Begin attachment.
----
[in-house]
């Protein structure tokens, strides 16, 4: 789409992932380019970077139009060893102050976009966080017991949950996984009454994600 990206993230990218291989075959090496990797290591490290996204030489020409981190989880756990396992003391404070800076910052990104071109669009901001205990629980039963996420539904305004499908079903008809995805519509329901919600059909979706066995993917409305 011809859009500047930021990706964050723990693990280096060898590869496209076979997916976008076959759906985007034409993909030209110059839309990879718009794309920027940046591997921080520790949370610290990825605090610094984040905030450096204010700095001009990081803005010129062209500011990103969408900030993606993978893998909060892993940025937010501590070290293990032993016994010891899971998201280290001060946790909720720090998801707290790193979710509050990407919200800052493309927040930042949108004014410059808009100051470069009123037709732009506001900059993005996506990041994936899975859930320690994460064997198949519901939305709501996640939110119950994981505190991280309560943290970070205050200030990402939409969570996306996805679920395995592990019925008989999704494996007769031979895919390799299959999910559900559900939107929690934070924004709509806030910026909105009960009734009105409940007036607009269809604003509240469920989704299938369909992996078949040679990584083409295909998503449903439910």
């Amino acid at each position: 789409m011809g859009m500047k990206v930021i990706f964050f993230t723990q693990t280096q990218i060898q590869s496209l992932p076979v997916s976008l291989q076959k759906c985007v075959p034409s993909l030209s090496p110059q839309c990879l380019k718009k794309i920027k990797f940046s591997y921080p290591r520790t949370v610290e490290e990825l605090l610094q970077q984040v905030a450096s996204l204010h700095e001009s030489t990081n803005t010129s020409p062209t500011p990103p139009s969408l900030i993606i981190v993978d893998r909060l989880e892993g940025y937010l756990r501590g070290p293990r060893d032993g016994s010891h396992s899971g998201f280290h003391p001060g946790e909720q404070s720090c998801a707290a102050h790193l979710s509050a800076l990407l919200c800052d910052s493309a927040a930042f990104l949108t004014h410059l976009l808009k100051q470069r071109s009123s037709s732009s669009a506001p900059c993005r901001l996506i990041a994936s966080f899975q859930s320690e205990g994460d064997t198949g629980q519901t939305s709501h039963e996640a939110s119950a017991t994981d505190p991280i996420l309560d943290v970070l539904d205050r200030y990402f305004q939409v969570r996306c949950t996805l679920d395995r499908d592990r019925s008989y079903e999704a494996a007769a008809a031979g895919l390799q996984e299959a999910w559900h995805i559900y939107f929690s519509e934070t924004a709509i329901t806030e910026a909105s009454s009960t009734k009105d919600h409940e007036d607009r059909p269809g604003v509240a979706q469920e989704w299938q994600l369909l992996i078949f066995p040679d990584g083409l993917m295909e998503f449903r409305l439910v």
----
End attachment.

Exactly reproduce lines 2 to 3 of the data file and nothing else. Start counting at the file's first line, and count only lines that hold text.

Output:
């Protein structure tokens, strides 16, 4: 789409992932380019970077139009060893102050976009966080017991949950996984009454994600 990206993230990218291989075959090496990797290591490290996204030489020409981190989880756990396992003391404070800076910052990104071109669009901001205990629980039963996420539904305004499908079903008809995805519509329901919600059909979706066995993917409305 011809859009500047930021990706964050723990693990280096060898590869496209076979997916976008076959759906985007034409993909030209110059839309990879718009794309920027940046591997921080520790949370610290990825605090610094984040905030450096204010700095001009990081803005010129062209500011990103969408900030993606993978893998909060892993940025937010501590070290293990032993016994010891899971998201280290001060946790909720720090998801707290790193979710509050990407919200800052493309927040930042949108004014410059808009100051470069009123037709732009506001900059993005996506990041994936899975859930320690994460064997198949519901939305709501996640939110119950994981505190991280309560943290970070205050200030990402939409969570996306996805679920395995592990019925008989999704494996007769031979895919390799299959999910559900559900939107929690934070924004709509806030910026909105009960009734009105409940007036607009269809604003509240469920989704299938369909992996078949040679990584083409295909998503449903439910």
């Amino acid at each position: 789409m011809g859009m500047k990206v930021i990706f964050f993230t723990q693990t280096q990218i060898q590869s496209l992932p076979v997916s976008l291989q076959k759906c985007v075959p034409s993909l030209s090496p110059q839309c990879l380019k718009k794309i920027k990797f940046s591997y921080p290591r520790t949370v610290e490290e990825l605090l610094q970077q984040v905030a450096s996204l204010h700095e001009s030489t990081n803005t010129s020409p062209t500011p990103p139009s969408l900030i993606i981190v993978d893998r909060l989880e892993g940025y937010l756990r501590g070290p293990r060893d032993g016994s010891h396992s899971g998201f280290h003391p001060g946790e909720q404070s720090c998801a707290a102050h790193l979710s509050a800076l990407l919200c800052d910052s493309a927040a930042f990104l949108t004014h410059l976009l808009k100051q470069r071109s009123s037709s732009s669009a506001p900059c993005r901001l996506i990041a994936s966080f899975q859930s320690e205990g994460d064997t198949g629980q519901t939305s709501h039963e996640a939110s119950a017991t994981d505190p991280i996420l309560d943290v970070l539904d205050r200030y990402f305004q939409v969570r996306c949950t996805l679920d395995r499908d592990r019925s008989y079903e999704a494996a007769a008809a031979g895919l390799q996984e299959a999910w559900h995805i559900y939107f929690s519509e934070t924004a709509i329901t806030e910026a909105s009454s009960t009734k009105d919600h409940e007036d607009r059909p269809g604003v509240a979706q469920e989704w299938q994600l369909l992996i078949f066995p040679d990584g083409l993917m295909e998503f449903r409305l439910v």